Intel and server partners plan to launch the "Nocona" version of the Xeon processor for dual-processor servers on Monday, but a supporting chip called "Lindenhurst" that handles input-output chores has a flaw that in rare circumstances can cripple the computer, sources said Thursday. The problem means Intel will recommend against using adapter cards that plug into servers with the new PCI Express communications technology.
The problem is expected to be fixed in an updated version of Lindenhurst arriving in the fourth quarter, sources said. Meanwhile, customers thinking of buying the new servers--the first with Intel chips that support 64-bit extensions--will be able to use the older PCI-X input-output slots or use adapters that have been certified not to be affected by the glitch.
Intel declined to comment on unannounced products or the Lindenhurst glitch. However, a source familiar with the company's plans said Intel expects to describe the problem in an erratum notice Monday.
The problem is the latest black eye for the chipmaker. On Thursday, Intel confirmed that its flagship 3.6GHz Pentium 4 processors are in short supply and that its 4GHz sequel won't arrive in 2004 as earlier planned.
Also this year, Intel delayed its "Dothan" chip for mobile computers and, later, the Alviso chipset. Intel also has had to recall some Grantsdale chipsets for desktop computers with multimedia capabilities.
In a blunt memo last week, Intel Chief Executive Craig Barrett called for changes to address the company's delays and to improve performance.
Dual-processor servers have been a major success in Intel's push to expand beyond its desktop computer roots. At the same time that Intel-based servers have grown more powerful and have shouldered more important work, the company has grown more conservative with testing and qualification.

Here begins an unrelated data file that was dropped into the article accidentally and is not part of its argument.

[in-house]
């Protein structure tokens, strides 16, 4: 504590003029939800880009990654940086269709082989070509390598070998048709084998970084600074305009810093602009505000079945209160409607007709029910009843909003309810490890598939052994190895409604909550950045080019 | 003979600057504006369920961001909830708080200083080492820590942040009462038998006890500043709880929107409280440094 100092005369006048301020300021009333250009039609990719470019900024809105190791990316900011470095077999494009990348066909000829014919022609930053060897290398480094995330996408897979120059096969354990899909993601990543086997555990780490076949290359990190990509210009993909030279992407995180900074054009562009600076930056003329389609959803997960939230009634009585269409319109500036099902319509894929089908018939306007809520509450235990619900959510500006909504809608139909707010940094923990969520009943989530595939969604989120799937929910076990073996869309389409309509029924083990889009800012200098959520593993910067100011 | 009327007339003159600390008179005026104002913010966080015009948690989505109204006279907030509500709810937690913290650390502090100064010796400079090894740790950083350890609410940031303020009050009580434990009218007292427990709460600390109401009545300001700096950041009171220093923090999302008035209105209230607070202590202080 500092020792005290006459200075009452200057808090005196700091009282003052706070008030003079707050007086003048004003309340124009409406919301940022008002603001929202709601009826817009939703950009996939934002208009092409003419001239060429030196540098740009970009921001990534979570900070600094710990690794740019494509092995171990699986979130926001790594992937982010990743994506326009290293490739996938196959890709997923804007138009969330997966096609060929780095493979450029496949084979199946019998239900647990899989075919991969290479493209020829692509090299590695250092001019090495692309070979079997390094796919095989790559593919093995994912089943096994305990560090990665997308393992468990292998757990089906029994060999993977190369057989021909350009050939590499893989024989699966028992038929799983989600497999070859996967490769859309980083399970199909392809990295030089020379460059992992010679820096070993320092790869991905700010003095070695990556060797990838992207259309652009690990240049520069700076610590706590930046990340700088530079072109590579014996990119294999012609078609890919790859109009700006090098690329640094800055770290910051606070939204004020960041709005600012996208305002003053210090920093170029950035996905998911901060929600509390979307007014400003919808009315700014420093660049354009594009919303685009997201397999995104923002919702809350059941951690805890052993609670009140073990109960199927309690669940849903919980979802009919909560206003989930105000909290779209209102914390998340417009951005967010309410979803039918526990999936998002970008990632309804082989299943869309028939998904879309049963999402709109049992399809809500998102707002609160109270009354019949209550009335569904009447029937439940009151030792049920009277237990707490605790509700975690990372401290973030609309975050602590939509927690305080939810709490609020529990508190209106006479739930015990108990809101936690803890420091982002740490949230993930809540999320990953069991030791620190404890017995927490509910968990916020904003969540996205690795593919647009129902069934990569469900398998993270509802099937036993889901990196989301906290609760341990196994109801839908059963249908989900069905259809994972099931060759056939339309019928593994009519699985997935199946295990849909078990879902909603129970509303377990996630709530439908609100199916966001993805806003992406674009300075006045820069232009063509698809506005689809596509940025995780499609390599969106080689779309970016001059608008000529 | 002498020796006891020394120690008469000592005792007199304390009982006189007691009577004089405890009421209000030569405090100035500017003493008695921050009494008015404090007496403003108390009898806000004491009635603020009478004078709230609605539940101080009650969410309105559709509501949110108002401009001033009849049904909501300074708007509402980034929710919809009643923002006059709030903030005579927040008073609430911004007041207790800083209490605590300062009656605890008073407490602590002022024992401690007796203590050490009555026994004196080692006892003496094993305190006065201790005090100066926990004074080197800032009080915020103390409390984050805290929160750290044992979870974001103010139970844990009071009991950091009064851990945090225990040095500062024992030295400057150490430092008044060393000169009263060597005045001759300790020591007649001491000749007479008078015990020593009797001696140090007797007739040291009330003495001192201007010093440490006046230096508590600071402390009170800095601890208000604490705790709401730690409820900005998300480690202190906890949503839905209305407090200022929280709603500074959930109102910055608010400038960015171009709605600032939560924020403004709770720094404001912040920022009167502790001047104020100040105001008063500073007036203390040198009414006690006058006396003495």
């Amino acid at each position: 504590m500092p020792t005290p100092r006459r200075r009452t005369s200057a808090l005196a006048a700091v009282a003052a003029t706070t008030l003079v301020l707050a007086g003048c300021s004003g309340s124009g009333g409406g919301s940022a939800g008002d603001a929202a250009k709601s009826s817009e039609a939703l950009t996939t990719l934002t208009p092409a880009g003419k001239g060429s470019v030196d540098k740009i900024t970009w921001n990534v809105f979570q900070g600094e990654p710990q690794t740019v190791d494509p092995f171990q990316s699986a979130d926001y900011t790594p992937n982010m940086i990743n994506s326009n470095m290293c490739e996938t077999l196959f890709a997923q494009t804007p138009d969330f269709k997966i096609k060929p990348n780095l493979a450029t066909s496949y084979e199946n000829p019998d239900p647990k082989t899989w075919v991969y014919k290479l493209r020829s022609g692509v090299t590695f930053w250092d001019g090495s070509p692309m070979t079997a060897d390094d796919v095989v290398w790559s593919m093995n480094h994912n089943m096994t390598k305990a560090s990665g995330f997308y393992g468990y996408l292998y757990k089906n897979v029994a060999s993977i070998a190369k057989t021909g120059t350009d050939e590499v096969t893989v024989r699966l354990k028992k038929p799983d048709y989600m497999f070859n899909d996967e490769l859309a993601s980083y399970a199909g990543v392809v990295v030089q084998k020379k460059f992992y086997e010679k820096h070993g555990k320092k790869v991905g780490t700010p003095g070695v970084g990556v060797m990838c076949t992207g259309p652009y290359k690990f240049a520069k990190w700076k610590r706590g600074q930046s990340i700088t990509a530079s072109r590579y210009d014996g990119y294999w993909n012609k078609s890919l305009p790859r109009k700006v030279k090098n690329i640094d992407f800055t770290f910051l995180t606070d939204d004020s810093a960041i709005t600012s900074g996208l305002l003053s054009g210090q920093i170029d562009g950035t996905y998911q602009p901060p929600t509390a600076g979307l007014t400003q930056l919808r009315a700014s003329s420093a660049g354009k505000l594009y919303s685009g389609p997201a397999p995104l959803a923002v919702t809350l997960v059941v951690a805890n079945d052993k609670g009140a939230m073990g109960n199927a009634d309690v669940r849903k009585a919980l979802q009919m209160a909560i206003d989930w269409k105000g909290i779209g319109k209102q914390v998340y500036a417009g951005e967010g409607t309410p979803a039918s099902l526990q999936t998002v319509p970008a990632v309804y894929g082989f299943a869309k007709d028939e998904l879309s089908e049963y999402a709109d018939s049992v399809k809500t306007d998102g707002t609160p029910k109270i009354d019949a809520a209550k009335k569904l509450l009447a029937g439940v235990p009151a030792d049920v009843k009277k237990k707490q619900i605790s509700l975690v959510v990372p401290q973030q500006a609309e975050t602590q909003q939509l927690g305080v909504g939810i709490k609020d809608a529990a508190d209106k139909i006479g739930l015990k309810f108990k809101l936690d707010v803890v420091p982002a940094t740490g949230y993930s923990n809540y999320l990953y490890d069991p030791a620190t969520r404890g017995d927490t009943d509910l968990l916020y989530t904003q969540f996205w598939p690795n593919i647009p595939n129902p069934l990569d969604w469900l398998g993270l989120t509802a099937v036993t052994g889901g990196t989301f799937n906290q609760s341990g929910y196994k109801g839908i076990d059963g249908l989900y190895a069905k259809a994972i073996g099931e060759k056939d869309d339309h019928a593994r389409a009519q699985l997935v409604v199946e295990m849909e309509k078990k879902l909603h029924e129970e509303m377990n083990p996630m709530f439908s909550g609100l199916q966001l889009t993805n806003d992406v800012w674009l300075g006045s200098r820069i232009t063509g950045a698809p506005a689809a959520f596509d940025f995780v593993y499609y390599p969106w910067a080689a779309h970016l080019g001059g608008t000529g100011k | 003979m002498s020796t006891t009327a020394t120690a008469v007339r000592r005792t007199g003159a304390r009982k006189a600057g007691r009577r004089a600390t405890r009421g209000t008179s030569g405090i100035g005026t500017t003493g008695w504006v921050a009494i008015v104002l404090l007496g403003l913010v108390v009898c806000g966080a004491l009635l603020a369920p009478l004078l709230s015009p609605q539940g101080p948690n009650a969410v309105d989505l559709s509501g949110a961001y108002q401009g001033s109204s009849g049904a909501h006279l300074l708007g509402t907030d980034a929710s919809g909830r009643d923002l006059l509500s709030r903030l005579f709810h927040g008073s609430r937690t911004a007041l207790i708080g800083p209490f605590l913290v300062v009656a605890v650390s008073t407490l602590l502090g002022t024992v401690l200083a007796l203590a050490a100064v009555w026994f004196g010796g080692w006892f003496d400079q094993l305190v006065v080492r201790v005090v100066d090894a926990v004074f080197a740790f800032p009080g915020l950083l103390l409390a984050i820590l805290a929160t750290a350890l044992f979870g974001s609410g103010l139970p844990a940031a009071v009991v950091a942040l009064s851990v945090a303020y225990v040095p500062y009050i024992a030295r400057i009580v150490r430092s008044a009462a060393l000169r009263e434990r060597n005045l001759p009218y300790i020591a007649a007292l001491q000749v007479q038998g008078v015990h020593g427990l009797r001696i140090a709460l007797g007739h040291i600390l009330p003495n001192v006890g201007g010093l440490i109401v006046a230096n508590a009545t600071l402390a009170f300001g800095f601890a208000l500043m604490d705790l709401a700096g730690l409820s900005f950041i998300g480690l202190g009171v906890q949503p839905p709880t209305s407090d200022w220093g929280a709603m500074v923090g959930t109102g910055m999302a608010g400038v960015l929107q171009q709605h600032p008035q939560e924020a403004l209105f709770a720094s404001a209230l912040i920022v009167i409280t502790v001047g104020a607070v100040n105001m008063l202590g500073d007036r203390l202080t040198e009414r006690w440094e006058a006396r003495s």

Intel launched workstations based on Nocona versions of Xeon in June.
The 64-bit extensions arriving in Nocona provide easier access to more than 4GB of memory and follow in the footsteps of technology already in Opteron server chips from Intel rival Advanced Micro Devices. Although Linux from Red Hat and SuSE support the extensions, Microsoft has delayed Windows support until the first half of 2005.
PCI Express is a communication technology that can be used to plug cards for networking, storage or graphics into a computer. The technology is taking over from the 12-year-old PCI standard.
PCI Express cards aren't widely available yet, but they are expected to gradually replace cards based on traditional PCI and its faster sequel, PCI-X. PCI Express ultimately offers lower costs, higher speeds, and new features such as cable connections outside a computer chassis and externally accessible plug-in ports.
The problem in the Lindenhurst chipset, which one source said affects a component called the memory controller hub, can cause the input-output system to become unresponsive. It affects only PCI Express plug-in cards, not PCI Express technology that's built directly into a server's motherboard.